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Journal of Engineering
Volume 2018, Article ID 8134975, 9 pages
https://doi.org/10.1155/2018/8134975
Research Article

Physical and Mechanical Properties of Selected Common Beans (Phaseolus vulgaris L.) Cultivated in Tanzania

1College of Engineering and Technology (CET), Mbeya University of Science and Technology (MUST), Mbeya, Tanzania
2College of Engineering and Technology (CoET), University of Dar es Salaam (UDSM), Dar es Salaam, Tanzania
3Mechanical Engineering Department, Arusha Technical College (ATC), Arusha, Tanzania

Correspondence should be addressed to Baraka Kichonge; moc.oohay@egnohcik

Received 16 May 2018; Accepted 30 July 2018; Published 12 August 2018

Academic Editor: Navin K. Rastogi

Copyright © 2018 Addi Atuswilye Sanga Palilo et al. This is an open access article distributed under the Creative Commons Attribution License, which permits unrestricted use, distribution, and reproduction in any medium, provided the original work is properly cited.

Abstract

The physical and mechanical properties of foods are important, if not essential, in the design of suitable systems, machines, and structures for planting, harvesting, handling and processing of agro-products. Phaseolus vulgaris L. is a popular legume species that play an important role in human diet and among easily available sources of plant protein. However, despite its important roles, there is a lack of information on the physical and mechanical properties of common beans cultivated in Tanzania. The objective of this study was therefore focused on experimental determination of physical and mechanical properties for Uyole-96, Kablanketi, and Wanja, common beans cultivars grown in the Southern Highlands of Tanzania. Experimental results showed that the average length, width, and thickness were 19.96 mm, 8.97 mm, and 7.6 mm at a moisture content of 17.15% dry basis (db.), 13.92% db., and 14.64% db. for Uyole-96, Kablanketi, and Wanja, respectively. The results further show that the average mean diameters () were 10.93, 9.35, and 9.55 mm for Uyole-96, Kablanketi, and Wanja, respectively. The geometric mean diameters () were 9.66, 8.35, and 8.80 mm for Uyole-96, Kablanketi, and Wanja, respectively, whereas sphericity was found to be 53, 64, and 58% for the same types of beans. Repose angle measuremnts were experimentally determined as 40, 36, and 35 degrees for Uyole-96, Kablanketi, and Wanja, respectively. Weight for apparent density analysis was 709.27, 686.30, and 766.10 kg/m3 for Uyole-96, Kablanketi, and Wanja, respectively, whereas the apparent densities were determined as 1142, 1158, and 1327 kg/m3, respectively, for the same types of beans. Results from the study showed that physical and mechanical properties for Uyole-96, Kablanketi, and Wanja differ significantly from other common beans cultivars cultivated in other countries. Data on physical and mechanical properties determined in this study establishes a convenient reference table for the mechanization and processing of Tanzanian common beans cultivars .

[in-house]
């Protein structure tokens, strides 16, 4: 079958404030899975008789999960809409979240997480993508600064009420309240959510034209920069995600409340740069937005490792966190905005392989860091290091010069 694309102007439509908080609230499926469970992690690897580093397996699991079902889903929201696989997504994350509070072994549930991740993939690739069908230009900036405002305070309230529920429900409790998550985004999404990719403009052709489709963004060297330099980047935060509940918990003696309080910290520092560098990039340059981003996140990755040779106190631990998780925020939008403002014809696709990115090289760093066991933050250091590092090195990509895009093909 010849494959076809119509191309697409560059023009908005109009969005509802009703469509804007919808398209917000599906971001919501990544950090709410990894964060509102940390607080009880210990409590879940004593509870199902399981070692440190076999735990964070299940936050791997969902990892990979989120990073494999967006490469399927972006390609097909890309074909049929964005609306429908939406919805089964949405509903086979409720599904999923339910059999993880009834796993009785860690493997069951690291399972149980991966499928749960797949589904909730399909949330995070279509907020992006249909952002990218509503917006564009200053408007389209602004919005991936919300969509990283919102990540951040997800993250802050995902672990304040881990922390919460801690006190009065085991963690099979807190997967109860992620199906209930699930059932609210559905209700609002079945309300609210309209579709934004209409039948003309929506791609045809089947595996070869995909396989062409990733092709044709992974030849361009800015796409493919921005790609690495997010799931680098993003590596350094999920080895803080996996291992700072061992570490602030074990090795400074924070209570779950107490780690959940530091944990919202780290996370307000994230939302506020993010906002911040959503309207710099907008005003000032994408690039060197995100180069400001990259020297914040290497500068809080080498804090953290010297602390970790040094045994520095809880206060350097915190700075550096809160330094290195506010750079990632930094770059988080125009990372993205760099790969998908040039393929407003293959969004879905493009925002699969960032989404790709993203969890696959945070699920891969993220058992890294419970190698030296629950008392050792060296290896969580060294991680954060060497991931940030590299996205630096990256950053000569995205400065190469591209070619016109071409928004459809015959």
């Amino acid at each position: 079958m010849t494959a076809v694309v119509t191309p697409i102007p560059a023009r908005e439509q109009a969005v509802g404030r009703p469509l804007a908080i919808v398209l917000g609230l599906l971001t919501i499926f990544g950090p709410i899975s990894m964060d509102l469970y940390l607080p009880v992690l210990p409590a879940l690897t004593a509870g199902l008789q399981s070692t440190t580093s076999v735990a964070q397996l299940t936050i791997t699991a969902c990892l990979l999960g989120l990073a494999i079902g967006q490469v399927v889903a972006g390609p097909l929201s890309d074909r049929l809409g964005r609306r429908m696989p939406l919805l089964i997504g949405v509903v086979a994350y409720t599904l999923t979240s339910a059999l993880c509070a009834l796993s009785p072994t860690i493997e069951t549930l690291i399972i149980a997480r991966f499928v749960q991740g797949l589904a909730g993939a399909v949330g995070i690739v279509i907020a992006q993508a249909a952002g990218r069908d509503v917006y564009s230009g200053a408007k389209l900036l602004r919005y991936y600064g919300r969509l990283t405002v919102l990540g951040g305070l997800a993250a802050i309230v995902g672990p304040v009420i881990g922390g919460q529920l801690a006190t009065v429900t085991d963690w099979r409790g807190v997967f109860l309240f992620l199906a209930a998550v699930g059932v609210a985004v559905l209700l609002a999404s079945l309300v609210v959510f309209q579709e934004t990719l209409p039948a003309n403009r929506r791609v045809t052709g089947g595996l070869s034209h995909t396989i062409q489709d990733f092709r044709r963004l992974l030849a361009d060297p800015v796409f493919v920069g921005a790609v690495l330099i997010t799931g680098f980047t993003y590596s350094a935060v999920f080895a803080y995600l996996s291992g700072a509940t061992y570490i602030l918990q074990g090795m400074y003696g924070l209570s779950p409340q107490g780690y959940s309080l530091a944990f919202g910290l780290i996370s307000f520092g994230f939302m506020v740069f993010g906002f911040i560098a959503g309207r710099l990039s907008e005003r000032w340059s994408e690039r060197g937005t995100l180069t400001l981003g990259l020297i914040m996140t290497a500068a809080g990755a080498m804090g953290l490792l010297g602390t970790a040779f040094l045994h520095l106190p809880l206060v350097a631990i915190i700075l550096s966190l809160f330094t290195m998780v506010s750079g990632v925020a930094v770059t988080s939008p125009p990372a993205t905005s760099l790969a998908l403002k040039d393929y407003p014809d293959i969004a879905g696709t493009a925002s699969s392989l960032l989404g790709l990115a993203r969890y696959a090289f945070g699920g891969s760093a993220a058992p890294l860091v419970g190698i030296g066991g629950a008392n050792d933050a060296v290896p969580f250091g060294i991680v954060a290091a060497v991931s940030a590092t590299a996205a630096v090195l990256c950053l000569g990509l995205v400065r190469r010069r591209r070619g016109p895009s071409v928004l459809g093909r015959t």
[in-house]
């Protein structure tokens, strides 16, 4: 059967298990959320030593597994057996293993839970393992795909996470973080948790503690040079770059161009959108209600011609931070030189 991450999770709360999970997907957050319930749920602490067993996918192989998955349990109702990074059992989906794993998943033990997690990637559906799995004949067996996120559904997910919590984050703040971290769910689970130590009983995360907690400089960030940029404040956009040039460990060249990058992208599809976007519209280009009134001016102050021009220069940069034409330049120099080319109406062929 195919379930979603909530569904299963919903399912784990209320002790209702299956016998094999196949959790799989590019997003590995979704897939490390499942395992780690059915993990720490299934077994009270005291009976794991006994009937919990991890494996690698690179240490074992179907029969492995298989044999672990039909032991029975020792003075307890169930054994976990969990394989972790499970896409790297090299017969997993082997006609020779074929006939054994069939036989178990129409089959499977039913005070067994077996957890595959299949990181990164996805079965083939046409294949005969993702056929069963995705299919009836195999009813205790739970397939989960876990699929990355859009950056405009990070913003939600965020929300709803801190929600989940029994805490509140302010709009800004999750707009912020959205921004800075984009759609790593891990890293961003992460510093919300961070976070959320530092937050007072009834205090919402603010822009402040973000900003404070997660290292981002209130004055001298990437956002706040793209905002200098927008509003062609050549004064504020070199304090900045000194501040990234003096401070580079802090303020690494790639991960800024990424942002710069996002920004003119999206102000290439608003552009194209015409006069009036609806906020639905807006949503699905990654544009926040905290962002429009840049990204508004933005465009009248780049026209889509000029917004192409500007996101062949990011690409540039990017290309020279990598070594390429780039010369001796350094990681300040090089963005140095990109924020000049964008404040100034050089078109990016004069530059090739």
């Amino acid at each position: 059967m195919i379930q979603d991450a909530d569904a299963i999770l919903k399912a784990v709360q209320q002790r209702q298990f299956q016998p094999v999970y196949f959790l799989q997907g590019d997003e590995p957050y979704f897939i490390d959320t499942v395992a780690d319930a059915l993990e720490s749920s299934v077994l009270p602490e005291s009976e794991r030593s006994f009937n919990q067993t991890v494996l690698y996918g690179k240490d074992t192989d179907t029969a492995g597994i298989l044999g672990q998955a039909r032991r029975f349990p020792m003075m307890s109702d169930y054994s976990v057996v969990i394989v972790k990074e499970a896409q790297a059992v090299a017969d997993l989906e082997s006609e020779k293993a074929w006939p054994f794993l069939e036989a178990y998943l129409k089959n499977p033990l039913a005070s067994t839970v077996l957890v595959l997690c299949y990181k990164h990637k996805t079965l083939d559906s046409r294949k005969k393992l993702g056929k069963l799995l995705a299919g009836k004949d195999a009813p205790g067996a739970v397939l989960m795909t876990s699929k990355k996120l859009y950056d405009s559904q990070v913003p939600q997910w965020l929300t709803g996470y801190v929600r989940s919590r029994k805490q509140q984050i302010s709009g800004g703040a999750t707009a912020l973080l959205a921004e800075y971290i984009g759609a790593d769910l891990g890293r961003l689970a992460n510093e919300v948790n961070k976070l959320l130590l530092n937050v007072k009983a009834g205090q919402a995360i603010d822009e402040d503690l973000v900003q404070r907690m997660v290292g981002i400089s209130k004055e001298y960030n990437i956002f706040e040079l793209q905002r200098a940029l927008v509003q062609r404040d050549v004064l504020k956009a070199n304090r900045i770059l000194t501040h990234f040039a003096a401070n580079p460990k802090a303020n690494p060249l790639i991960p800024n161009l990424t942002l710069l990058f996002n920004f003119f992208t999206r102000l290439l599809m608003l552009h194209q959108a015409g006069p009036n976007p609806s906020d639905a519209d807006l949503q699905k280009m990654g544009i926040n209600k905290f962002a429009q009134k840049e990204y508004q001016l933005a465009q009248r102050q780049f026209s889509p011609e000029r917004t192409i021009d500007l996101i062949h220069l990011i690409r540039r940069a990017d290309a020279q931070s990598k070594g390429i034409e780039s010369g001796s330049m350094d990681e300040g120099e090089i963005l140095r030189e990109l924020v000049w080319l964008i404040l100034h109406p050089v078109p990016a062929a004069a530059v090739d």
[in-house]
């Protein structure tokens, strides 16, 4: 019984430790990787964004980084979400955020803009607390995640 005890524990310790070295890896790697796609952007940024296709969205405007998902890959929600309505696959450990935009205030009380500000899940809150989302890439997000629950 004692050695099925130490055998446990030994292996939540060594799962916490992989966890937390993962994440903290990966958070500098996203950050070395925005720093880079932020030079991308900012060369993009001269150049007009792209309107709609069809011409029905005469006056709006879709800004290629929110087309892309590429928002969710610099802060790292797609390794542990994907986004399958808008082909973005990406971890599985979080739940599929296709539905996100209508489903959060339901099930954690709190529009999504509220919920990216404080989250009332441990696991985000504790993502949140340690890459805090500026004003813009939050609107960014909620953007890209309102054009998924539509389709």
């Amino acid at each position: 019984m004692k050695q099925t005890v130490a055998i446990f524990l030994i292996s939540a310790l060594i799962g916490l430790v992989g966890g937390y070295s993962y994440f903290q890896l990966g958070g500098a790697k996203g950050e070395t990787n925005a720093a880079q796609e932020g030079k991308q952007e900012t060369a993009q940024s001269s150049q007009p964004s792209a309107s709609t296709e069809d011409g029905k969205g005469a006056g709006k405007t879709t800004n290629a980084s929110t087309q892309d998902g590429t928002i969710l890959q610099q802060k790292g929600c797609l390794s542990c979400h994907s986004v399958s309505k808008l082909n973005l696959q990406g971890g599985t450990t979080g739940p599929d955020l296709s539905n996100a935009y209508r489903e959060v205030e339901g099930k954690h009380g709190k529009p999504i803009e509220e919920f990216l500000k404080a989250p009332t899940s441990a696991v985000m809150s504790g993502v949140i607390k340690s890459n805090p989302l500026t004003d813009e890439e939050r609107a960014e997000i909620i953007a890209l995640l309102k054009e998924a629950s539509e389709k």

1. Introduction

Common bean also known as Phaseolus vulgaris L. is one among legume species extensively grown and consumed all over Tanzania. It is an herbaceous annual plant domesticated independently in ancient Mesoamerica and the Andes [13]. Different species of common beans are worldwide cultivated for their edible bean, popular as both dry and a green bean [4, 5]. The common bean leaf is occasionally used as a leaf-vegetable and the straw is used for fodder. Botanically, the common beans are classified as a dicotyledonous group [6, 7]. Common beans are relatively quite nutritionally rich, inexpensive sources of proteins, folic acid, dietary fibre, complex carbohydrates, and minerals and vitamins to millions of peoples in developed and developing countries [810]. Common beans are also termed as one of the best nonmeat sources of iron, providing 23% to 30% of daily recommended levels from single serving [11, 12].